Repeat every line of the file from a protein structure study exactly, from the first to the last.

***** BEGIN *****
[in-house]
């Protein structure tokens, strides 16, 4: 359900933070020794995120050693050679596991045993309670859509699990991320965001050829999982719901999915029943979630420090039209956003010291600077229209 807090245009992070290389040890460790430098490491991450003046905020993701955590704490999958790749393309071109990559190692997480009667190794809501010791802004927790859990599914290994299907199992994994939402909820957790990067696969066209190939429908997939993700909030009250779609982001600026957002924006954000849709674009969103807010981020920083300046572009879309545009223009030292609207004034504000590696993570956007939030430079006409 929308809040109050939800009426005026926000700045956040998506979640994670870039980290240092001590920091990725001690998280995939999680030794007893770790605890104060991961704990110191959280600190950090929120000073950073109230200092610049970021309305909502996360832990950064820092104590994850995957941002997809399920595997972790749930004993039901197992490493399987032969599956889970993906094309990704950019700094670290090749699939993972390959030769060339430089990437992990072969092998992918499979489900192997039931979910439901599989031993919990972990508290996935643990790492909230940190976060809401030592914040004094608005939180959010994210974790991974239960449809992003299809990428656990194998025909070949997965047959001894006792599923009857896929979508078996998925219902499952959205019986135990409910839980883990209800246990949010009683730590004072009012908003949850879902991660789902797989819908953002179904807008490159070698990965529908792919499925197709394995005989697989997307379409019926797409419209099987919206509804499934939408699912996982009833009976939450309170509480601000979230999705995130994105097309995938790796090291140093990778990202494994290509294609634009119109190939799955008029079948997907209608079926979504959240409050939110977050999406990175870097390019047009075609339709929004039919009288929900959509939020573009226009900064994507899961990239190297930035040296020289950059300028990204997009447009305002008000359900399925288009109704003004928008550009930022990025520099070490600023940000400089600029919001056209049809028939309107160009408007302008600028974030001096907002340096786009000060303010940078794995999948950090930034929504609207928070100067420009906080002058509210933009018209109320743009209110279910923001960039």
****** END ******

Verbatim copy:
[in-house]
């Protein structure tokens, strides 16, 4: 359900933070020794995120050693050679596991045993309670859509699990991320965001050829999982719901999915029943979630420090039209956003010291600077229209 807090245009992070290389040890460790430098490491991450003046905020993701955590704490999958790749393309071109990559190692997480009667190794809501010791802004927790859990599914290994299907199992994994939402909820957790990067696969066209190939429908997939993700909030009250779609982001600026957002924006954000849709674009969103807010981020920083300046572009879309545009223009030292609207004034504000590696993570956007939030430079006409 929308809040109050939800009426005026926000700045956040998506979640994670870039980290240092001590920091990725001690998280995939999680030794007893770790605890104060991961704990110191959280600190950090929120000073950073109230200092610049970021309305909502996360832990950064820092104590994850995957941002997809399920595997972790749930004993039901197992490493399987032969599956889970993906094309990704950019700094670290090749699939993972390959030769060339430089990437992990072969092998992918499979489900192997039931979910439901599989031993919990972990508290996935643990790492909230940190976060809401030592914040004094608005939180959010994210974790991974239960449809992003299809990428656990194998025909070949997965047959001894006792599923009857896929979508078996998925219902499952959205019986135990409910839980883990209800246990949010009683730590004072009012908003949850879902991660789902797989819908953002179904807008490159070698990965529908792919499925197709394995005989697989997307379409019926797409419209099987919206509804499934939408699912996982009833009976939450309170509480601000979230999705995130994105097309995938790796090291140093990778990202494994290509294609634009119109190939799955008029079948997907209608079926979504959240409050939110977050999406990175870097390019047009075609339709929004039919009288929900959509939020573009226009900064994507899961990239190297930035040296020289950059300028990204997009447009305002008000359900399925288009109704003004928008550009930022990025520099070490600023940000400089600029919001056209049809028939309107160009408007302008600028974030001096907002340096786009000060303010940078794995999948950090930034929504609207928070100067420009906080002058509210933009018209109320743009209110279910923001960039």